Britain will pay a high price for ‘cosying up’ to China’s Huawei
BRITAIN has installed so much telecoms equipment manufactured by Huawei in its essential infrastructure that the cost to strip it out would be “phenomenal”, a former GCHQ spy has warned amid growing concerns over its potential risks to security.
Cameron Colquhoun, a former intelligence officer at GCHQ and managing director at cyber security firm Neon Century Intelligence, said Britain’s willingness to “cosy up” to the Chinese company – with links to the country’s military – “astonished” officials in Washington who repeatedly warned of the security threat posed.
“I think for too long trade has trumped cyber [security] in this field and I think now we’re realising there’s costs as well,” said Mr Colquhoun.
Since at least 2005, Huawei has been involved in the UK following partnerships with BT and Openreach. EE struck a deal with Huawei in 2012 for the firm to be its sole supplier of LTE base stations and mobile network Three signed a deal with Huawei this summer to assist in a £2bn roll-out of next generation 5G services.
Earlier this week, EE owner BT moved to strip out Huawei equipment in its 3G and 4G mobile core, while Three plans to use Nokia instead of Huawei for its 5G core. Huawei remains in the more peripheral parts of their infrastructure and remains a “valued innovation partner” for BT.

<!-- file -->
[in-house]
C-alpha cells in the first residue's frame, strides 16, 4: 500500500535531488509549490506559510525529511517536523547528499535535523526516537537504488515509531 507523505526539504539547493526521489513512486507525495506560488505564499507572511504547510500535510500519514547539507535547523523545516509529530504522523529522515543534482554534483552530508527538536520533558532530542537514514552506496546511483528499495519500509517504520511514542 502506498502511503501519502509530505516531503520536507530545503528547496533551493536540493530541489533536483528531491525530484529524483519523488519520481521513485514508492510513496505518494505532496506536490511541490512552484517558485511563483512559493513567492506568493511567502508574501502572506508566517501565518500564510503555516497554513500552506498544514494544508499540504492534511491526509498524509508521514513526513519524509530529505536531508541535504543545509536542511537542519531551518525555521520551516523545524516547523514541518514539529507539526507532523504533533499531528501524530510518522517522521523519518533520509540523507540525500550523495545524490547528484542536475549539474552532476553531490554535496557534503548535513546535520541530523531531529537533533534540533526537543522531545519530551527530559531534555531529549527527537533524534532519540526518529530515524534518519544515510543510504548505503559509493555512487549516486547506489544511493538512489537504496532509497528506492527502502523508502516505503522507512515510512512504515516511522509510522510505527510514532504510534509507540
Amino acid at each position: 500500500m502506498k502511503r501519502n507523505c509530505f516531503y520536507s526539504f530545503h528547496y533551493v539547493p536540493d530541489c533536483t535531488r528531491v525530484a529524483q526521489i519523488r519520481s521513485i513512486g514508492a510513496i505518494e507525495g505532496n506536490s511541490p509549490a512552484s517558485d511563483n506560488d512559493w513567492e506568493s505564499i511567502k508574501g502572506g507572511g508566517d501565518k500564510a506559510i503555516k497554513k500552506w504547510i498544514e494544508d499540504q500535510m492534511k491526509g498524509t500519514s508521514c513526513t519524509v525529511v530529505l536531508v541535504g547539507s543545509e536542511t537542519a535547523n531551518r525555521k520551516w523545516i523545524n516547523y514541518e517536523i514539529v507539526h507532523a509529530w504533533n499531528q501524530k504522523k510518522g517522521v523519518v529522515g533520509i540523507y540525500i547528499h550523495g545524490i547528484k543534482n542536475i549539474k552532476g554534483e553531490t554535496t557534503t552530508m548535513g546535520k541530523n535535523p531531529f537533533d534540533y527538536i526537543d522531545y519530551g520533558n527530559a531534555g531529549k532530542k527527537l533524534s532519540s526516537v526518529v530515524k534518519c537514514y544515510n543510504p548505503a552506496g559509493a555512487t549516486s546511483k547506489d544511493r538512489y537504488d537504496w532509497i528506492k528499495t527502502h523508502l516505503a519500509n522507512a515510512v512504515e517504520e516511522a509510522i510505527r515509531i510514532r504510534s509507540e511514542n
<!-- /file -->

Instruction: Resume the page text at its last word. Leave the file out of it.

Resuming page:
Professor Paul Theron, a cyber-security adviser to Nato and the European Commission, said the UK’s lack of a critical manufacturing base means it will remain dependent on foreign suppliers for its telecoms equipment.
Huawei executives met senior officials at the GCHQ-run National Cyber Security Centre this week to address serious risks in its equipment, according to The Financial Times.
A NCSC spokesman said: “We have a regular dialogue with Huawei about the criteria expected of their products.”
Meanwhile China warned that Canada would face consequences if it did not immediately release Meng Wanzhou, Huawei’s chief financial officer.